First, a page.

So, how often are you using a kind voice? What are you, how- in what ways could you use a kind voice? How did you do this week? How could we improve next week? And they help decide what those goals are and how they could improve it. So, for my older kids, working on a skill like that, could be, practicing the piano, if they’re doing piano. Or it could be a financial goal. Like, I have a son who really wants to become an entrepreneur, and develop his own source of income. Which is great. And so, with him, we’ve been talking a lot about what it is that he could do, and fulfill… that doesn’t involve me. So, because I don’t want to work more. If he wants to earn the money, that’s great, but I tell him, “it needs to be something you’re passionate about, and something that I don’t have to be on top of you to keep doing.” So, his most recent idea is to take a really trendy toy called the Tech Deck, and purchase them and then resell them. And I think that’s a great idea. It is a trend. So we’ve talked about “well, how long is that going to last and is that sustainable?” So we go through a lot of these questions, and he has a very entrepreneurial mind. And so I love that about him. And… so, setting goals and things like that just vary so much depending on the age. But week-to-week makes the biggest difference.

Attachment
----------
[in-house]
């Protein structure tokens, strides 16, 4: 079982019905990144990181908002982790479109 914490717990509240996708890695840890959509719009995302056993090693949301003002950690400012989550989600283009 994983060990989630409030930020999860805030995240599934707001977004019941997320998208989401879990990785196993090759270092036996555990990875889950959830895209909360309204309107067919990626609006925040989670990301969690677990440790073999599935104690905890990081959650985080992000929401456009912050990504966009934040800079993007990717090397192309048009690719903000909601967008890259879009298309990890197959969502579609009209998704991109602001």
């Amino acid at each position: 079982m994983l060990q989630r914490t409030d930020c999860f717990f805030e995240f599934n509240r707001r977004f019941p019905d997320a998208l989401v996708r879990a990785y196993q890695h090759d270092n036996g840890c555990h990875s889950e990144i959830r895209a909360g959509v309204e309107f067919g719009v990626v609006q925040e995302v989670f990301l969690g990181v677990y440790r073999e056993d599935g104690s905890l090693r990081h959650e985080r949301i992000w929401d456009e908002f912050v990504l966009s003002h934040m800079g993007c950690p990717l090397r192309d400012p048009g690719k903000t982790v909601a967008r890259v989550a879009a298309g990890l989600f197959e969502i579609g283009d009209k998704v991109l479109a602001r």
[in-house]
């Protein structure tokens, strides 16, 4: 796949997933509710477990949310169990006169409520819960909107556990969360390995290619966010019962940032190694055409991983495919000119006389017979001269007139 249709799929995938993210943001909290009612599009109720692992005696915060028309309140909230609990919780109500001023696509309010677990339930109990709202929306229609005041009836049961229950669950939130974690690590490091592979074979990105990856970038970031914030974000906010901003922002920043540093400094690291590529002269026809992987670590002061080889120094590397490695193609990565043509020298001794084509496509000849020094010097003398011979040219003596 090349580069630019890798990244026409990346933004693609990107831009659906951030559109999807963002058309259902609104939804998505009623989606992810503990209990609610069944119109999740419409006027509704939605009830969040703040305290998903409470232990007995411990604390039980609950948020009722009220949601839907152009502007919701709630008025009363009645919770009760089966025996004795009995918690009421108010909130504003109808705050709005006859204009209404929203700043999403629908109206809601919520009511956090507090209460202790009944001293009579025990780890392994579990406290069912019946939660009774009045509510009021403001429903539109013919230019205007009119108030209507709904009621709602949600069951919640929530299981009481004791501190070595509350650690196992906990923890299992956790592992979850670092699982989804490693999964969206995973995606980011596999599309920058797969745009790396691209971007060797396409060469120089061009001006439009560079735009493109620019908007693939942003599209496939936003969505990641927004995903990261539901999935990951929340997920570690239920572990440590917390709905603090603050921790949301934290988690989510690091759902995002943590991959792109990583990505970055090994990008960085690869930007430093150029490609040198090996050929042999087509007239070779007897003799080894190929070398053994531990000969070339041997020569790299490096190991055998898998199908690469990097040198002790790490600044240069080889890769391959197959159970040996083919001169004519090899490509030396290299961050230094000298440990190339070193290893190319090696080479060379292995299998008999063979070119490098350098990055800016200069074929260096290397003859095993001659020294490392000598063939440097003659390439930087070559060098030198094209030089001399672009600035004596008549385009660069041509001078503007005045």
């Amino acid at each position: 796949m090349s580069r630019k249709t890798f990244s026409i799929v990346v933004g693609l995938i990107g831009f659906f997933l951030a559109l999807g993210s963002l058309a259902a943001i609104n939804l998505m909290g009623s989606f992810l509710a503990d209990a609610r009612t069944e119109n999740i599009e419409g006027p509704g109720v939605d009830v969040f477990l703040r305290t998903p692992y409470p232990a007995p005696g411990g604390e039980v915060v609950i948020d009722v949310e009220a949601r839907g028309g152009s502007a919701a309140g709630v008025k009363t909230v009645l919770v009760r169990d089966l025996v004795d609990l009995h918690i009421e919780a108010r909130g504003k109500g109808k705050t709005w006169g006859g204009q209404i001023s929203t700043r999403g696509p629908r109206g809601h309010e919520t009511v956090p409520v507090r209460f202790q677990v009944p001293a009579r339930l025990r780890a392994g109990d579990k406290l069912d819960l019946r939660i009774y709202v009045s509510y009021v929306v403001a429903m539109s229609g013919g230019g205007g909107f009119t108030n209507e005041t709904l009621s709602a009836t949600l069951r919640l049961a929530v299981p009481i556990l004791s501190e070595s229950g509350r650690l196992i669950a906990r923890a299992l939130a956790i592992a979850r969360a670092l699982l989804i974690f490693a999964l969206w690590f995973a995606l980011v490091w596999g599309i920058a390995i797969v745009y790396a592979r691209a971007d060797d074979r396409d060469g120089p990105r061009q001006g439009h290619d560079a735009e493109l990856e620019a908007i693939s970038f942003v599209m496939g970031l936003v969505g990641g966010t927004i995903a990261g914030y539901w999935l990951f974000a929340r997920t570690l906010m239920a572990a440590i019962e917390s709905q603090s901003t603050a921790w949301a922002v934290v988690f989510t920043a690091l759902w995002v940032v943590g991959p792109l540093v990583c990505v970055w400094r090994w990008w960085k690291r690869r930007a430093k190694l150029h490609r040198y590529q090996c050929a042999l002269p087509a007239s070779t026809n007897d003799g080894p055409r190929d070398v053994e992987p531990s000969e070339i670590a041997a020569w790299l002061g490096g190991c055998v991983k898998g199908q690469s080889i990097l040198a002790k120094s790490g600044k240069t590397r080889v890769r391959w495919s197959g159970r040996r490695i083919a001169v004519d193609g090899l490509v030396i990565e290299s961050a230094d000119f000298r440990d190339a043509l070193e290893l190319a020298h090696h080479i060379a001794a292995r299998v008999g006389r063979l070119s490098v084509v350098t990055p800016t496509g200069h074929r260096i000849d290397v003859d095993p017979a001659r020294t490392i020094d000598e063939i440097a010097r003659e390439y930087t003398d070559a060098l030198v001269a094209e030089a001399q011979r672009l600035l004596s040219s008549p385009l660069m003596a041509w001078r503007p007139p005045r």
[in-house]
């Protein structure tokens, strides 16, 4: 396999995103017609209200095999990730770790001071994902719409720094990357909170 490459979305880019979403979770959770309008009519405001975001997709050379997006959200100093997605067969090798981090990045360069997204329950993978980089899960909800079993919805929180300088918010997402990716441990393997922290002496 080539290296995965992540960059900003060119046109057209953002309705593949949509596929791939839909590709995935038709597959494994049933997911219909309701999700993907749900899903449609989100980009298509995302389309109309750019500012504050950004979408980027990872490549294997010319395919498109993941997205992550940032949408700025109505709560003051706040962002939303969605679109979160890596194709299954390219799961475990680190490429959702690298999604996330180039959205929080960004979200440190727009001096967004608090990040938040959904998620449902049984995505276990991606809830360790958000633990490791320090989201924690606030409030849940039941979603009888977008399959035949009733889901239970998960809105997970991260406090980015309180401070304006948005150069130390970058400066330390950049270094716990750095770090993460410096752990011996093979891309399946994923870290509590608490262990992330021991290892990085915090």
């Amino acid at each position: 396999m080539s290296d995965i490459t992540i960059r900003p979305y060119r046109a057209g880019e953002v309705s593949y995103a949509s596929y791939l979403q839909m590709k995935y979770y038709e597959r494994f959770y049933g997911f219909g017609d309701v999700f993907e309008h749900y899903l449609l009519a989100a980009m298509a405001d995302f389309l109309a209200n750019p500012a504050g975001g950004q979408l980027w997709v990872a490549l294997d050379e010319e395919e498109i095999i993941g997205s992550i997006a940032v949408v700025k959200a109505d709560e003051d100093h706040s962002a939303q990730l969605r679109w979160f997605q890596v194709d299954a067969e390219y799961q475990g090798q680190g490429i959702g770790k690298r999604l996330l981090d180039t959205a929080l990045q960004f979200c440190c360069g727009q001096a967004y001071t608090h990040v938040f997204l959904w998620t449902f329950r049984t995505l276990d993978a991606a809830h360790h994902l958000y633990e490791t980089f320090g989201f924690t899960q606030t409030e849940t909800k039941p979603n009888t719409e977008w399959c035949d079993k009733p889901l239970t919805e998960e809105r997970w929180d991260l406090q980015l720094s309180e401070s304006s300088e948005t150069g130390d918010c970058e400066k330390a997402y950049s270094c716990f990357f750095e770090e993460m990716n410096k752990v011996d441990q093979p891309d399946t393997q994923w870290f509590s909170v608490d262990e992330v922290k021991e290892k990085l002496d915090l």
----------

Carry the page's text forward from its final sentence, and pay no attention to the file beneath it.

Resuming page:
Hilary Erickson 9:06
I love how there’s lots of different things. You’re not just focusing on behavior, you’re talking about skills and all the different things that make a great kid. And I love how you frame that “no screaming” in a positive way. I need to use a kinder voice at my house. Well, that’s awesome. I really like that. So how do you encourage them? Do you? Do you provide an incentive? You know, if he uses the kind voice throughout the week, do you, you know, you shoot him a gummy bear every time.
Camille Walker 9:33